Saturday, December 05, 2009

Nietzsche's pants

Excerpts from a letter from 24-year old Friedrich Nietzsche, reporting on the farcical preliminaries of his first meeting with German composer and icon Richard Wagner.

Thinking that many people were invited, I decided to dress very smartly, and was glad that my tailor had promised for this same Sunday an evening suit. It was a terrible day of rain and snow; I shuddered at the thought of going out…

It was getting dark, the tailor had not come, and Roscher left. I went with him, visited the tailor in person, and found his slaves hectically occupied with my suit; they promised to send it in three-quarters of an hour. I left contentedly, dropping in at Kintschy’s [café-restaurant], read Kladderadatsch [humor magazine], and found to my pleasure the notice that Wagner was in Switzerland but that a beautiful house was being built for him in Munich; all the time I knew that I would see him that same evening and that he had yesterday received a letter from the little king [Ludwig II of Bavaria, Wagner’s patron] bearing the address: To the great German composer Richard Wagner.

At home I found no tailor, read in a leisurely way …, and was disturbed now and then by a loud but distant ringing. Finally I grew certain that someone was waiting at the patriarchal wrought-iron gate; it was locked, and so was the front door of the house. I shouted across the garden to the man and told him to come into the Naundörfchen: it was impossible to make oneself understood through the rain. The whole house was astir; finally the gate was opened, and a little old man with a package came up to my room. It was six-thirty, time to put on my things and get myself ready, for I live very far out.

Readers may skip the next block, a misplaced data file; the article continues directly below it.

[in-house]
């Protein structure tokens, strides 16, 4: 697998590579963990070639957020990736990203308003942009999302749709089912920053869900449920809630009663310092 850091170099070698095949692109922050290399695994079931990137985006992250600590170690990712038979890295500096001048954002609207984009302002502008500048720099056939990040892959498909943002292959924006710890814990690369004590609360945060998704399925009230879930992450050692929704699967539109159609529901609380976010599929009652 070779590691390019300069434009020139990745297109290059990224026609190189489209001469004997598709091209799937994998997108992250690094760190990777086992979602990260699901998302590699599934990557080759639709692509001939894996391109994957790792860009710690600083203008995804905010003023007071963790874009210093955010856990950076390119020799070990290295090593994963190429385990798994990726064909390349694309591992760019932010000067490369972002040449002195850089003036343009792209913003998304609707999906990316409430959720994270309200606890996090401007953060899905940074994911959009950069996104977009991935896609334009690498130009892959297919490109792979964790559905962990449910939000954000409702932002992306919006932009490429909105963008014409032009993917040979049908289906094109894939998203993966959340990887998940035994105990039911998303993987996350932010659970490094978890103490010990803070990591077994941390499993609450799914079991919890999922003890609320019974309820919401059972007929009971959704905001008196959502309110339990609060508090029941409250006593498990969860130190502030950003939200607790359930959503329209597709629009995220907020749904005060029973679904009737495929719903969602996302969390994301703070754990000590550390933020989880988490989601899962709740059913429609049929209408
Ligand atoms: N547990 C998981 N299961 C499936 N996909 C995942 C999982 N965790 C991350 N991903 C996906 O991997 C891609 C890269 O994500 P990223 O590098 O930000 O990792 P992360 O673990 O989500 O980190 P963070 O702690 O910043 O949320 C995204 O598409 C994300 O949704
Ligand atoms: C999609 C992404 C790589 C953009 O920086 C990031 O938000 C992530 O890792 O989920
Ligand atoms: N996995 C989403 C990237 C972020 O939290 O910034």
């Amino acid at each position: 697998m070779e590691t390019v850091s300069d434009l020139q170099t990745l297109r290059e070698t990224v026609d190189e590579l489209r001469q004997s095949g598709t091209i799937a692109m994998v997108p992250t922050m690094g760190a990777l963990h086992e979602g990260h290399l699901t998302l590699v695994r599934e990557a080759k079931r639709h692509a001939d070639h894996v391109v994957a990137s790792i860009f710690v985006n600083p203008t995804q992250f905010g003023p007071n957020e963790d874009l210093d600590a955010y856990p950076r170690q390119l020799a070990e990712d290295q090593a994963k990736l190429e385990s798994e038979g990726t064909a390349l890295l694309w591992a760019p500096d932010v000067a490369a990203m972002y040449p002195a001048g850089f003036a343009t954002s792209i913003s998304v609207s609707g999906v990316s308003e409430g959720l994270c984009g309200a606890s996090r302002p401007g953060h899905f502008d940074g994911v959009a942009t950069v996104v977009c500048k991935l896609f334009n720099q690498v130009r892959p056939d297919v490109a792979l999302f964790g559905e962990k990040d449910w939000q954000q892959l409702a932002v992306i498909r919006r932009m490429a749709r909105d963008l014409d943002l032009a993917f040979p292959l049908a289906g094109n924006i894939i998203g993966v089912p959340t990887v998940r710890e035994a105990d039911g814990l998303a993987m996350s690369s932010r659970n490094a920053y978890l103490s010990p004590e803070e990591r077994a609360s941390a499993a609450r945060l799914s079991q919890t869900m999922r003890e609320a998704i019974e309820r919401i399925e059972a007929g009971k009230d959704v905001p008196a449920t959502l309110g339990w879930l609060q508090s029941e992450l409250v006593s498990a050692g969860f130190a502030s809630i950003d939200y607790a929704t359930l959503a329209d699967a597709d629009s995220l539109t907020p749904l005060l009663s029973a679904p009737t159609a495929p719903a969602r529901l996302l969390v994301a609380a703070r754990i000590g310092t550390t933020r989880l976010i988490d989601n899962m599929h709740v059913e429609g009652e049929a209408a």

Right, the man has my things, I try them on, they fit. An ominous moment; he presents the bill. I take it politely; he wants to be paid on receipt of the goods. I am amazed, and explain that I will not deal with him, an employee of my tailor, but only with the tailor himself, to whom I gave the order.

The man becomes more pressing, the time becomes more pressing; I seize the things and begin to put them on; the man seizes the things, and stops me from putting them on- force on my side, force on his side. Scene: I am fighting in my shirttails, for I am trying to put on my new trousers.

Finally, a show of dignity, solemn threat, cursing my tailor and his assistant, swearing revenge; meanwhile the little man is moving off with my things. End of second act: I brood on the sofa in my shirttails and consider a black jacket, whether it is good enough for Richard.

Outside the rain is pouring down.
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